The Macau government announced on Thursday the cancellation of a plan for a nucleic acid test certificate requirement with 48 hour validity, for casino staff, casino customers and official visitors to those places; and construction workers attending sites. It had been aimed to prevent the risk of spreading Covid-19, and was to have been a condition of their entry to those places. The guideline had originally been scheduled to take effect from 7am on Friday (July 1).
Thousands of workers – and a number of casino customers daily – would have been expected to get such a 48-hour validity test. The tests would not have been free, but in the case of the casino employees, the government had spelled out that the operators would have been expected to cover the cost.
The cancellation of the plan is according to a press release issued by Macau’s Novel Coronavirus Response and Coordination Centre on Thursday afternoon.
Instead, casino staff, casino customers and visitors; and construction workers, are required to pass a rapid antigen test on each day of intended entry, and report the ‘negative’ test results to the authorities so that they show on their individual health declaration systems, the Macau Covid-19 task force said in its Thursday release.
Reports of long queues at several of the city’s Covid-19 paid-test stations (example pictured) surfaced on Thursday morning, prior to the Macau Covid-19 task force’s announcement abolishing the nucleic acid test requirement.
“Even a nucleic acid test done on every two days can lower the [Covid-19] transmission risk in the workplace,” said the local task force in its Thursday press release.
But it conceded that the gathering of people at nucleic acid test stations in order to comply with the originally proposed guideline, could prove “adverse to the prevention of Covid-19 spread, considering the huge number of workers in the construction sector and casinos.”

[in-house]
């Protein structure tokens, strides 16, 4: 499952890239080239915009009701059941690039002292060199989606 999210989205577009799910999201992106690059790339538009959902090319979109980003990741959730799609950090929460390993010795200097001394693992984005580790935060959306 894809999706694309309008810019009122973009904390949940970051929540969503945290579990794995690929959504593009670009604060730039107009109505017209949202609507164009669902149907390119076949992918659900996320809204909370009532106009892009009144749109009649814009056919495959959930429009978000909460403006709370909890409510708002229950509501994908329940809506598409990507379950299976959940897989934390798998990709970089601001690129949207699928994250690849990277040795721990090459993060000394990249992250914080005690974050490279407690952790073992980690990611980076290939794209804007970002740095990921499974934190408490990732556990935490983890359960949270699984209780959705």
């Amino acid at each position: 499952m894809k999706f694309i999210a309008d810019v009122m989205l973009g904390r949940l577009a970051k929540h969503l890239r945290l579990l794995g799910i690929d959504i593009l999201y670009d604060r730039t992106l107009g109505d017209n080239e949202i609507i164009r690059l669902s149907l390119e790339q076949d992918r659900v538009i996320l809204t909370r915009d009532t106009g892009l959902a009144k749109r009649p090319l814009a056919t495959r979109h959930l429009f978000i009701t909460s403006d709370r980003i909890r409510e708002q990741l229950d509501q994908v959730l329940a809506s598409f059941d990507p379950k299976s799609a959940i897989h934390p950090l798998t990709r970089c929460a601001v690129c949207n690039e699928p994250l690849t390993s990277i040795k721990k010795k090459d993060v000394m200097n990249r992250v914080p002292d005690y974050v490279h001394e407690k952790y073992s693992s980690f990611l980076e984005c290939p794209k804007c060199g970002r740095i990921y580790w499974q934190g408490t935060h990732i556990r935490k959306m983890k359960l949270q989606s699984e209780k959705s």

The task force said in reaching its decision, it had taken into account the results of the recent citywide centre-based nucleic acid testing and the self-administered rapid antigen tests conducted by the public, and discussed the matter with other relevant government departments.
At Thursday afternoon’s press conference of the Novel Coronavirus Response and Coordination Centre, senior health official Leong Iek Hou expressed regret for the long waiting times for those that had sought testing prior to the originally-intended start of the nucleic acid test scheme.
Ms Leong said that the local authorities – as a “responsible government” – had made the policy adjustment immediately.
She added that while Macau’s daily nucleic acid test quota of 90,000 checks should have been enough for the various industrial sectors to have been covered, some people had turned up much earlier than their appointment time, possibly anxious to have their result as quickly as possible. This had led to a build-up of people at places including the test centre at the new Qingmao border crossing point with neighbouring Zhuhai in Guangdong province, and the Macau Federation of Trade Unions test site near the Border Gate.
The requirement for nucleic acid tests with 48-hour validity had been a daunting prospect for casino workers, especially those engaged in shift work, local gaming labour activist Cloee Chao, and local legislator Leong Sun Iok, affiliated the Macau Federation of Trade Unions, had separately remarked to GGRAsia.
Many workers had encountered difficulties either in the booking of a nucleic acid test at the paid-Covid-19 test stations, or encountered long queues for testing at the designated places, Ms Chao and Mr Leong respectively said.
(Updated 6.17pm, June 30)
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